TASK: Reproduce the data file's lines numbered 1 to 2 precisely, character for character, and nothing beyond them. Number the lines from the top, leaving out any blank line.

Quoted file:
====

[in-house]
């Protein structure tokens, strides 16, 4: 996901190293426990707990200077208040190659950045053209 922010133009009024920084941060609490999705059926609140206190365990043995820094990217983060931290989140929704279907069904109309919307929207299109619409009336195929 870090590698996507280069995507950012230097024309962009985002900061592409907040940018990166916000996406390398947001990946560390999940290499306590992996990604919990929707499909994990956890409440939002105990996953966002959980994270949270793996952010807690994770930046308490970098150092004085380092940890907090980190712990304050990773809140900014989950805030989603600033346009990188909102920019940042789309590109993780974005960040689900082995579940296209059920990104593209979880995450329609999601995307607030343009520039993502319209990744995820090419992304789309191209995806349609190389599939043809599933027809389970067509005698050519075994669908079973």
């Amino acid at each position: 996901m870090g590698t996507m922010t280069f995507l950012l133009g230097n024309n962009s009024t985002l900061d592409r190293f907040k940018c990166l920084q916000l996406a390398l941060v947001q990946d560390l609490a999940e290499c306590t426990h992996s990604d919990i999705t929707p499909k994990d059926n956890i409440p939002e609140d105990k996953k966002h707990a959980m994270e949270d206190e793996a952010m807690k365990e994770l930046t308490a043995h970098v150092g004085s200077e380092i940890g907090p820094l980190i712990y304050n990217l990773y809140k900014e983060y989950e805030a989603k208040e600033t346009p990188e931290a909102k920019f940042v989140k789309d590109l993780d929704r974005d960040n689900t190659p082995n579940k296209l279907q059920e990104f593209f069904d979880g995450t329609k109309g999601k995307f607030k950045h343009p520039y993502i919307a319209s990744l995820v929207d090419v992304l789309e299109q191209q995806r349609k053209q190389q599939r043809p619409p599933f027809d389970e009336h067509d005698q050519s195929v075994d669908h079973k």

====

[in-house]
């Protein structure tokens, strides 16, 4: 996901190293426990707990200077208040190659950045053209 922010133009009024920084941060609490999705059926609140206190365990043995820094990217983060931290989140929704279907069904109309919307929207299109619409009336195929 870090590698996507280069995507950012230097024309962009985002900061592409907040940018990166916000996406390398947001990946560390999940290499306590992996990604919990929707499909994990956890409440939002105990996953966002959980994270949270793996952010807690994770930046308490970098150092004085380092940890907090980190712990304050990773809140900014989950805030989603600033346009990188909102920019940042789309590109993780974005960040689900082995579940296209059920990104593209979880995450329609999601995307607030343009520039993502319209990744995820090419992304789309191209995806349609190389599939043809599933027809389970067509005698050519075994669908079973």